Story by Teya Penniman | Photography by Mike Neal and Forest and Kim Starr
On a December eve, I step outside my North Shore home. The late-night moon plays coquette; swaths of passing clouds hide, then reveal her shape as she arcs toward the back of the West Maui Mountains. Her sunlit side swells toward half filled. “Crescent,” “gibbous,” “waning,” and a smattering of other descriptors comprise my vocabulary for changes in the moon’s luminosity, cycles that have played out hundreds of times around my spot on the planet. In old Hawai‘i, my ignorance would earn the scorn of the ‘olelo no‘eau (Hawaiian proverb) Kamali‘i ‘ike ‘ole i ka helu po: “Children who don’t know how to count the nights.”
For Hawaiians, such knowledge is more than a memory test. Based on generations of observations linking outcomes to celestial changes, kaulana mahina (the Hawaiian lunar calendar) tells when to plant which crops, identifies good times for harvesting, fishing or mending gear, and establishes kapu or sacred days for honoring the gods.
The Hawaiian malama (month) includes thirty phases, grouped into three ten-day periods: ho‘onui (growing bigger), poepoe (round or full) and emi (decreasing). I discover that my waxing moon is called ‘olekukahi. It’s one of seven phases beginning with ‘ole, a word meaning “nothing” or “without” that signals unproductive times for starting new projects, fishing or farming. If I’m planning to put fruit-bearing plants into the ground, I might want to wait ten nights for hua, named for its rounded egg shape, a night sacred to the god Lono, and good for many-seeded plants.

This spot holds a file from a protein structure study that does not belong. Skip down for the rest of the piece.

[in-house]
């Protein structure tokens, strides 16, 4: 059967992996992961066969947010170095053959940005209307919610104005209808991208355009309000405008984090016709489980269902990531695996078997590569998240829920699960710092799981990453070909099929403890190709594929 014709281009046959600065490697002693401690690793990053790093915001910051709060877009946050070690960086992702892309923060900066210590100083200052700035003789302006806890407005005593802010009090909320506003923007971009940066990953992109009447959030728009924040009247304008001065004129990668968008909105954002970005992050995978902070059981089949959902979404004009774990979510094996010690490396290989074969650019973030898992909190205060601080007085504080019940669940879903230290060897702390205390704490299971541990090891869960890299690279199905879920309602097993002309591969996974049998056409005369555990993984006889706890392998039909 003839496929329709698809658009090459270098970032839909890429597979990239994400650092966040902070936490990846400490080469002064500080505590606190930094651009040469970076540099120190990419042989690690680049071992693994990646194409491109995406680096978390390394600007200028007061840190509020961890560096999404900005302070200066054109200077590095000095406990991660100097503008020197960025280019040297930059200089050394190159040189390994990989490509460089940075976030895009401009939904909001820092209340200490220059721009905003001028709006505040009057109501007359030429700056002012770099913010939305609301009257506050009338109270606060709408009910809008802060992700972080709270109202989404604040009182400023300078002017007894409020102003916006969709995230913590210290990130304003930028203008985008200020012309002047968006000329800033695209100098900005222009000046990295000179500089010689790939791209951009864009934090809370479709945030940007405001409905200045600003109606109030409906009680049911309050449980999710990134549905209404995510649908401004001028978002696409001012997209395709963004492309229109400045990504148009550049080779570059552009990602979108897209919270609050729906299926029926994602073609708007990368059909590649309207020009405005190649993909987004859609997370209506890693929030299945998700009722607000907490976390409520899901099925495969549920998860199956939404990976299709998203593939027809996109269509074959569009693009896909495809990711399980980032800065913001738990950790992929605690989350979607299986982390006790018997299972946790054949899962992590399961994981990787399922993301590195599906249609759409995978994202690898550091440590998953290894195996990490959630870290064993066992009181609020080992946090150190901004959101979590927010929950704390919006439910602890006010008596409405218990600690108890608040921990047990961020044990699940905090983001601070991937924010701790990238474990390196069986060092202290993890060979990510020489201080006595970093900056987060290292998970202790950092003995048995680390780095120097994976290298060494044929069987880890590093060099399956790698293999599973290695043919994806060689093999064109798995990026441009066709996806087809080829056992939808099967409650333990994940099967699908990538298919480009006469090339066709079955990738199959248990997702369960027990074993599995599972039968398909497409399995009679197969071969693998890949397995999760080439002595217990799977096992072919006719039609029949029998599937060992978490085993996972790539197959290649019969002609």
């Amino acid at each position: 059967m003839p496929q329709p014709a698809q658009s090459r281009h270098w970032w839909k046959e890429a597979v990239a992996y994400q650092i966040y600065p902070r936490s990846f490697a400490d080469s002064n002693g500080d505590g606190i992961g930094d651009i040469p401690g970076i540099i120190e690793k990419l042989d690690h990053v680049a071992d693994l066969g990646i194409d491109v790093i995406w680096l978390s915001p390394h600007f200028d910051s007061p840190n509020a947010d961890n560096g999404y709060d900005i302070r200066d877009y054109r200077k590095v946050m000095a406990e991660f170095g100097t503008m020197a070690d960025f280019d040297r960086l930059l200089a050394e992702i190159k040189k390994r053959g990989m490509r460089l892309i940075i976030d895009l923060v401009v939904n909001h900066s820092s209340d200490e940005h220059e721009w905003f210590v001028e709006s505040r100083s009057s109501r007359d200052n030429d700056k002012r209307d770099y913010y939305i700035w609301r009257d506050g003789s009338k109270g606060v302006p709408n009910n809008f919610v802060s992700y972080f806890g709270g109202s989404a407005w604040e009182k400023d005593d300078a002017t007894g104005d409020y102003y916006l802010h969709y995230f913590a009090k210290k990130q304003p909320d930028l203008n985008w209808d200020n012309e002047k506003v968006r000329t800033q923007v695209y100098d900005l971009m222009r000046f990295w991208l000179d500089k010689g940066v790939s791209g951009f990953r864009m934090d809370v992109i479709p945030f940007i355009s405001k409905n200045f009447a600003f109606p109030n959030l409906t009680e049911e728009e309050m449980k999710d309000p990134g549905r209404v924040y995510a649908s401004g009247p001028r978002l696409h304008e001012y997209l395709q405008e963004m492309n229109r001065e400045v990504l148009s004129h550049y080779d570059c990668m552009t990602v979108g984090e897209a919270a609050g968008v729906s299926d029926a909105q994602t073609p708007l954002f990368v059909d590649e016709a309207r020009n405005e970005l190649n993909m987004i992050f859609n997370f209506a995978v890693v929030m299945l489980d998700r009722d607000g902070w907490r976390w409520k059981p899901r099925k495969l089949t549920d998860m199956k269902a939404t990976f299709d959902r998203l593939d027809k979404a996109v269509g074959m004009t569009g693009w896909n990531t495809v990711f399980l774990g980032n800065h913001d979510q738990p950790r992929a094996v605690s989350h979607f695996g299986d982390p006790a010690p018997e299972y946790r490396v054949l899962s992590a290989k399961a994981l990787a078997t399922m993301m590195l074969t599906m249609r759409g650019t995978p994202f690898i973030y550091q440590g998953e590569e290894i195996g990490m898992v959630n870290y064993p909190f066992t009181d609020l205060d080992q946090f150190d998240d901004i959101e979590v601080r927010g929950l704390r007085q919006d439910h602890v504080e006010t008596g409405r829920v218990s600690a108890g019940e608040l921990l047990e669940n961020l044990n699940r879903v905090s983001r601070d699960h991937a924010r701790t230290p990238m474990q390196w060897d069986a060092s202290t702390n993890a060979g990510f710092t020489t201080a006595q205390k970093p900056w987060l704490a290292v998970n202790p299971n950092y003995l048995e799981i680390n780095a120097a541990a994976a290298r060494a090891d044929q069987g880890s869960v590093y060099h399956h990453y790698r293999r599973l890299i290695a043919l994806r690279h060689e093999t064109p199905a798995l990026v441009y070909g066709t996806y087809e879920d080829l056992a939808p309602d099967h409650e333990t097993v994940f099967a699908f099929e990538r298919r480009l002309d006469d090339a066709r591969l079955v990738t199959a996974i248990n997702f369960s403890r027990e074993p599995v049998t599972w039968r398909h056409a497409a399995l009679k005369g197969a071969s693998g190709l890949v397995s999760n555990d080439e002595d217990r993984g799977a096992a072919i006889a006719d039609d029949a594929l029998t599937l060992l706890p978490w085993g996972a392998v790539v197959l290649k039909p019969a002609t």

Online and print calendars provide easy-to-read charts, but it’s not that simple. “You have to pay attention to the seasons,” says Maui-born Kalei Nu‘uhiwa, the “queen” of the Hawaiian moon calendar. For her graduate studies, she plumbed old Hawaiian newspapers to understand how the calendar was woven into the fabric of life. She’s given countless presentations about the practice and makes the calculations for the annual Prince Kuhio Civic Club calendar. Nu‘uhiwa says, “For me, kaulana mahina has evolved into a tool that the everyday Joe can do just by paying attention to the environment. We become the experts.” Her passion for the practice and belief in community-based expertise come with a caveat.
“Kaulana mahina is a place-based tool,” she says. It requires practitioners to observe the world around them and to be clear about their objectives. She asks, “Are you on the dry side or wet side of the island? Do you want the leaves or the corm of the plant to be big? How much effort do you want to exert?” Calculations, timing and planting practices differ, depending on the answers.